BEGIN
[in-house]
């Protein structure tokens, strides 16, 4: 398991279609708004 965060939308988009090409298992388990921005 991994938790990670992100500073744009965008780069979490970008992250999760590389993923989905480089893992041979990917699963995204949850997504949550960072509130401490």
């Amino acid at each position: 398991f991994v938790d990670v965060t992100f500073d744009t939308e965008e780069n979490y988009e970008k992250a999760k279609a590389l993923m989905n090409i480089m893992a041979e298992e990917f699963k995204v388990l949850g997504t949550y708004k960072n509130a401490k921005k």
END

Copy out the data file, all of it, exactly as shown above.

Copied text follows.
[in-house]
């Protein structure tokens, strides 16, 4: 398991279609708004 965060939308988009090409298992388990921005 991994938790990670992100500073744009965008780069979490970008992250999760590389993923989905480089893992041979990917699963995204949850997504949550960072509130401490």
């Amino acid at each position: 398991f991994v938790d990670v965060t992100f500073d744009t939308e965008e780069n979490y988009e970008k992250a999760k279609a590389l993923m989905n090409i480089m893992a041979e298992e990917f699963k995204v388990l949850g997504t949550y708004k960072n509130a401490k921005k």